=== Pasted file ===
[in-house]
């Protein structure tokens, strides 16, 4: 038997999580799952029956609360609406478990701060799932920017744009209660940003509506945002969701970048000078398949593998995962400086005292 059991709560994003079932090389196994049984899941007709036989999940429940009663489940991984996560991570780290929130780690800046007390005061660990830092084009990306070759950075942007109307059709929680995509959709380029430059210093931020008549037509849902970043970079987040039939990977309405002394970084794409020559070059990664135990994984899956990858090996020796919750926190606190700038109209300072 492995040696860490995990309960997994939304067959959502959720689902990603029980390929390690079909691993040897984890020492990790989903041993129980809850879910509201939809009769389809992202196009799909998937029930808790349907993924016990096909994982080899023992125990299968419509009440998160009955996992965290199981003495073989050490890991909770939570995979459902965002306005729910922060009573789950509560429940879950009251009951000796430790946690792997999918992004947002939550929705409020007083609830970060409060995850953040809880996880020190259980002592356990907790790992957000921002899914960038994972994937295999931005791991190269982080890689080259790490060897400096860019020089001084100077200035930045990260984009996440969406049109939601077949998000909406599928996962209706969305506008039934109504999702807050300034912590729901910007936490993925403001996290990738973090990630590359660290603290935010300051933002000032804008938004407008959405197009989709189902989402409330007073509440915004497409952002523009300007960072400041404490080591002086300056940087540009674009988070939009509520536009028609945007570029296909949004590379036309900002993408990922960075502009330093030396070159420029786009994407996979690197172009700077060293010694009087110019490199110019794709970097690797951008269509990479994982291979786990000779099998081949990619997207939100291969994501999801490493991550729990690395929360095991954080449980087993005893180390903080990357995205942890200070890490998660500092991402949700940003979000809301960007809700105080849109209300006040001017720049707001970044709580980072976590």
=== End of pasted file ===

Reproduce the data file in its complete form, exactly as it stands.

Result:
[in-house]
């Protein structure tokens, strides 16, 4: 038997999580799952029956609360609406478990701060799932920017744009209660940003509506945002969701970048000078398949593998995962400086005292 059991709560994003079932090389196994049984899941007709036989999940429940009663489940991984996560991570780290929130780690800046007390005061660990830092084009990306070759950075942007109307059709929680995509959709380029430059210093931020008549037509849902970043970079987040039939990977309405002394970084794409020559070059990664135990994984899956990858090996020796919750926190606190700038109209300072 492995040696860490995990309960997994939304067959959502959720689902990603029980390929390690079909691993040897984890020492990790989903041993129980809850879910509201939809009769389809992202196009799909998937029930808790349907993924016990096909994982080899023992125990299968419509009440998160009955996992965290199981003495073989050490890991909770939570995979459902965002306005729910922060009573789950509560429940879950009251009951000796430790946690792997999918992004947002939550929705409020007083609830970060409060995850953040809880996880020190259980002592356990907790790992957000921002899914960038994972994937295999931005791991190269982080890689080259790490060897400096860019020089001084100077200035930045990260984009996440969406049109939601077949998000909406599928996962209706969305506008039934109504999702807050300034912590729901910007936490993925403001996290990738973090990630590359660290603290935010300051933002000032804008938004407008959405197009989709189902989402409330007073509440915004497409952002523009300007960072400041404490080591002086300056940087540009674009988070939009509520536009028609945007570029296909949004590379036309900002993408990922960075502009330093030396070159420029786009994407996979690197172009700077060293010694009087110019490199110019794709970097690797951008269509990479994982291979786990000779099998081949990619997207939100291969994501999801490493991550729990690395929360095991954080449980087993005893180390903080990357995205942890200070890490998660500092991402949700940003979000809301960007809700105080849109209300006040001017720049707001970044709580980072976590």